Monday, February 6, 2012

REVIEW: In the Next Room, or the vibrator play

Posted By on Mon, Feb 6, 2012 at 11:32 AM

When he took the reins as director of performing arts at the Colorado Springs Fine Arts Center in June, Scott RC Levy promised to shake things up at the venerable old theater. And no play this season demonstrates his edgy sensibilities quite like In the Next Room, or the vibrator play. (Read our preview of the play here.)

Despite its titillating title, In the Next Room is not a free-wheeling sex romp or madcap farce. What it is, is a touching, historically accurate and, yes, funny costume drama set at the dawn of the electrical age, when women were just beginning to rebel against their longtime roles and physicians were experimenting with a new device promising to cure women of "hysteria."

Nominated for a Pulitzer Prize in 2010, In the Next Room was written by Sarah Ruhl, one of the freshest voices in American theater today. Ruhl's works cover a wide range of subjects, but at their heart they all explore the distances between people and the sacrifices it takes to close those distances.

This play centers on Catherine Givings, a young wife and mother played with breezy charm by Stephanie Philo. Catherine is something of a scatterbrain, but she feels things deeply, especially the lack of attention from her husband Dr. Givings (an admirably restrained Chad Siebert). The good doctor has grown increasingly distant since her body stopped producing enough milk to feed their baby girl.

"Isn't it funny?" Catherine observes, comparing breastfeeding to the Christian practice of communion. "Jesus is a man ... but as women, it's our bodies that feed the world."

Top-notch cast, sumptuous costumes and a cheerfully humming vibrator in the background. What more does a theatergoer need? (Photo by Nathan Willers)
  • Nathan Willers
  • A top-notch cast, sumptuous costumes and a cheerfully humming vibrator in the background. What more does a theatergoer need?

Catherine hires an African-American wet nurse named Elizabeth, but this only increases her sense of isolation as the nurse, despite her initial resistance, forms a deep emotional bond with the infant. As she does in so many of her roles, Marisa Hebert plays Elizabeth with a soft-spoken intensity that only hints at layers hidden beneath.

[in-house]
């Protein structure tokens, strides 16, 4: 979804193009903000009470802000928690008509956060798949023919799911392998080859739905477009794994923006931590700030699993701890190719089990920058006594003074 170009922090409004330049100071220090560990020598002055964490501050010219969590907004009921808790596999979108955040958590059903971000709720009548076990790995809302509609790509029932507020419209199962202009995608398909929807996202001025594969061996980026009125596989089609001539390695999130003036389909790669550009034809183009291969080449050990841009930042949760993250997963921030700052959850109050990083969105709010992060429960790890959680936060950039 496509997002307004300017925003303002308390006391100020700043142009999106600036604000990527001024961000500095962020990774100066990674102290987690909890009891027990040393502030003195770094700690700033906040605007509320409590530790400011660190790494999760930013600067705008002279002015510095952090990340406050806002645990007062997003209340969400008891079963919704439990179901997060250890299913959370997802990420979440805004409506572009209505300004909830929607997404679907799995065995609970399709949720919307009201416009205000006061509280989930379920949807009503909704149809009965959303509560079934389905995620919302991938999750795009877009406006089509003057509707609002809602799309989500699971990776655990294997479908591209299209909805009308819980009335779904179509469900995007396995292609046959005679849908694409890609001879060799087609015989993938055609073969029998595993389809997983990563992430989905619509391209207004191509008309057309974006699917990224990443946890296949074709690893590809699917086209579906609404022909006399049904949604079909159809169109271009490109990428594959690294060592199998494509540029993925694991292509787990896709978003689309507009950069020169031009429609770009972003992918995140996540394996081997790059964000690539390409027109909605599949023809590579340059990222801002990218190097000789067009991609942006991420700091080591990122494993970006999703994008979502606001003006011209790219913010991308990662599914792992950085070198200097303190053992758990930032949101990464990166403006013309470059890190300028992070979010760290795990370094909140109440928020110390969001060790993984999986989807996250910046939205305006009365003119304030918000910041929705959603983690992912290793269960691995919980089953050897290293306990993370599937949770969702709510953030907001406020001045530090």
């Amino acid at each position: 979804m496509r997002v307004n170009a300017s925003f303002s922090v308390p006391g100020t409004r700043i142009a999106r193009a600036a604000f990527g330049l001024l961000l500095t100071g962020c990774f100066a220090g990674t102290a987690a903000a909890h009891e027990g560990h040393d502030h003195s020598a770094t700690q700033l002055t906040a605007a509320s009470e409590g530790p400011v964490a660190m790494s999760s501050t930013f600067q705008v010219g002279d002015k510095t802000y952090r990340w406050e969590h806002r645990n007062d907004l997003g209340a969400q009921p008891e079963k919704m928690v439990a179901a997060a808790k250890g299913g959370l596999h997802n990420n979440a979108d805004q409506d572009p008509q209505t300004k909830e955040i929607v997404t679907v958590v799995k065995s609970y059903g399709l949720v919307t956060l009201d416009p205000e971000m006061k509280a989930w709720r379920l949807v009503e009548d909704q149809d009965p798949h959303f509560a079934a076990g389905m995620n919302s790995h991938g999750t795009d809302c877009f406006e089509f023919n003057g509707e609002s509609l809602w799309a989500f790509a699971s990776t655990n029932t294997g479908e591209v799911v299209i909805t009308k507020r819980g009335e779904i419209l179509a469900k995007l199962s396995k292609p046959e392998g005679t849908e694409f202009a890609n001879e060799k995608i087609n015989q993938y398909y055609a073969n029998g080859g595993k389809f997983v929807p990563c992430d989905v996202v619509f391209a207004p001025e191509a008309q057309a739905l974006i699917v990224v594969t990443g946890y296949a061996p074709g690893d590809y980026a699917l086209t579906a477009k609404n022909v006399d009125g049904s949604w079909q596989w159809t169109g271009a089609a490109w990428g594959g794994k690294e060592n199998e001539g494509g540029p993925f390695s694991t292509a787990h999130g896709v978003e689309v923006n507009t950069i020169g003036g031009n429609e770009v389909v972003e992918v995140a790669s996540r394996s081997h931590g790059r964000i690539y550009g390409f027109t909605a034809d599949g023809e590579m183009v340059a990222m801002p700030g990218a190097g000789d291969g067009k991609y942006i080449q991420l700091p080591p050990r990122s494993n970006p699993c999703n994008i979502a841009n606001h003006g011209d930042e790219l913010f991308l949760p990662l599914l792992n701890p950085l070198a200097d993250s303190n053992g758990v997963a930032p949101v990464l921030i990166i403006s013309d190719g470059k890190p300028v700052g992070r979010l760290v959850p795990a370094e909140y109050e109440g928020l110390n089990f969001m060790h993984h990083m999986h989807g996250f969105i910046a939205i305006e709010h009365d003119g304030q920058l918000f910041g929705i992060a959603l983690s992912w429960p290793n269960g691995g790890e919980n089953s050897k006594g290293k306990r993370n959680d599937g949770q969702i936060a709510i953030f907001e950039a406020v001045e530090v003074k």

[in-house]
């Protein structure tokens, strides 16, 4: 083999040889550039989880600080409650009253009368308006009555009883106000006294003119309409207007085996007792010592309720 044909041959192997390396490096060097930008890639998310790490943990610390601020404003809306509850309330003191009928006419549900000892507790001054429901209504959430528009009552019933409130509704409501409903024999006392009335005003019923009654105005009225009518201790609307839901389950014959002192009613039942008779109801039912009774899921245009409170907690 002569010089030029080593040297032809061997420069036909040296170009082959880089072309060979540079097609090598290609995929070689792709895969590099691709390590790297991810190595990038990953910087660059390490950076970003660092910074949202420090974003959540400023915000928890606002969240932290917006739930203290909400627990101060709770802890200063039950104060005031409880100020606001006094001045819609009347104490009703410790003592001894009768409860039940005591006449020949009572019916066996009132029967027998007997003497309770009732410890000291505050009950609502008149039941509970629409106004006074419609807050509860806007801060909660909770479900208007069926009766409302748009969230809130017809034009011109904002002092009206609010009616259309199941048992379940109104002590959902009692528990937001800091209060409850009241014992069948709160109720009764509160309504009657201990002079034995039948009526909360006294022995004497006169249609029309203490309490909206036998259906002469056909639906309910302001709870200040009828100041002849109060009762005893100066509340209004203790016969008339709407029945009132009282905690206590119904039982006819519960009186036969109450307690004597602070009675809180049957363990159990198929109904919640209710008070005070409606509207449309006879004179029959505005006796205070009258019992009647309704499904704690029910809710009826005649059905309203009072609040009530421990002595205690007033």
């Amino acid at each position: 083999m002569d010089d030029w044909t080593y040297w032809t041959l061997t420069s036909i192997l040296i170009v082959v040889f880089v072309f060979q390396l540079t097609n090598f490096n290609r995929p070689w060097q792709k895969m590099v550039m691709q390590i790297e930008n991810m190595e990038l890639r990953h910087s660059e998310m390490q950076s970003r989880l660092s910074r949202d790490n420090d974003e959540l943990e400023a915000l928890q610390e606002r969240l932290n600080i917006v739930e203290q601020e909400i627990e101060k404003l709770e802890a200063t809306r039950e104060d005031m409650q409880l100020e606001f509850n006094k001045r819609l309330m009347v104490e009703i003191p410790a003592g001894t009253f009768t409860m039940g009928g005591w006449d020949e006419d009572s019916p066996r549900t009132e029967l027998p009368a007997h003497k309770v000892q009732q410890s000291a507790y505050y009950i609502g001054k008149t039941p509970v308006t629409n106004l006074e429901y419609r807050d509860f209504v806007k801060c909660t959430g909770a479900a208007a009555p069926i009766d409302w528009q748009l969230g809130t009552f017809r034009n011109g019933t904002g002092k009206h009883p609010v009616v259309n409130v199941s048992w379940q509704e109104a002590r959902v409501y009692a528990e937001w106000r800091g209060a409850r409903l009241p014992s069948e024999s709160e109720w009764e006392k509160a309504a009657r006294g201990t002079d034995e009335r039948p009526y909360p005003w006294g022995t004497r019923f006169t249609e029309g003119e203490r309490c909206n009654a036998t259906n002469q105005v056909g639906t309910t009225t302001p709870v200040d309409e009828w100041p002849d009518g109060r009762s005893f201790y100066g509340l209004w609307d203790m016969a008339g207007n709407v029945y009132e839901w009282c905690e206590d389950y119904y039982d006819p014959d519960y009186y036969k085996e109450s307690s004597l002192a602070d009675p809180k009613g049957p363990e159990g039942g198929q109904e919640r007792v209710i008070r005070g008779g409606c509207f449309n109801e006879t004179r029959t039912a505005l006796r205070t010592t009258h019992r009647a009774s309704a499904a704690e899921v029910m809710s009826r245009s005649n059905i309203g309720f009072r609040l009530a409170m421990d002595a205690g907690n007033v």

Adding to Catherine's troubles is the fact that Dr. Givings has been finding great success with his "electric massage machine." Tightly corseted housewives step into his office feeling frustrated and depressed, but step out completely rejuvenated, enjoying a physical and emotional release that Catherine can only long for.

It would be easy to go overboard with a play like this, but Joye Cook-Levy, wife of Scott and a talented director in her own right, steers the production right down the middle, avoiding the rocks of melodrama on one side and raunch on the other.

The production is a joy to look at, with its lovingly detailed set by Christopher Sheley and sumptuous costumes by Janson Fangio. The role of props designer is overlooked in most productions, but Desarae Buza's contributions here are key, especially the boxy, cheerfully humming contraption of the title.

Ruhl's clever dialogue is delivered with a confident yet understated humor by the entire cast. Special mention goes to Max Ferguson as the struggling painter Leo, who comes to Dr. Givings for his own specialized treatment. ("Hysteria is very rare in man," Dr. Givings says about Leo, "but then, he is an artist.") Local favorite Amy Brooks also excels as Dr. Givings' loyal but conflicted assistant Annie.

My only real gripe with the production is the ending. What should have been a joyful, triumphant moment was played too subtly, and as the lights faded to black, it took the audience, unsure whether the play was over, several seconds to start applauding.

This is the first FAC production I can remember in which the cast was unmiked. I'm torn by this. On the one hand, there's nothing as distracting as microphones constantly crackling in and out, and even with a fully functioning system, the sound in the SaGaJi Theatre suffers from the less-than-ideal location of the loudspeaker high above the stage. On the other hand, it was hard to hear some of the dialogue Saturday night, and I expect it will take some time before the actors learn to fill the cavernous space.

With a play this smart, you don't want to miss a syllable.

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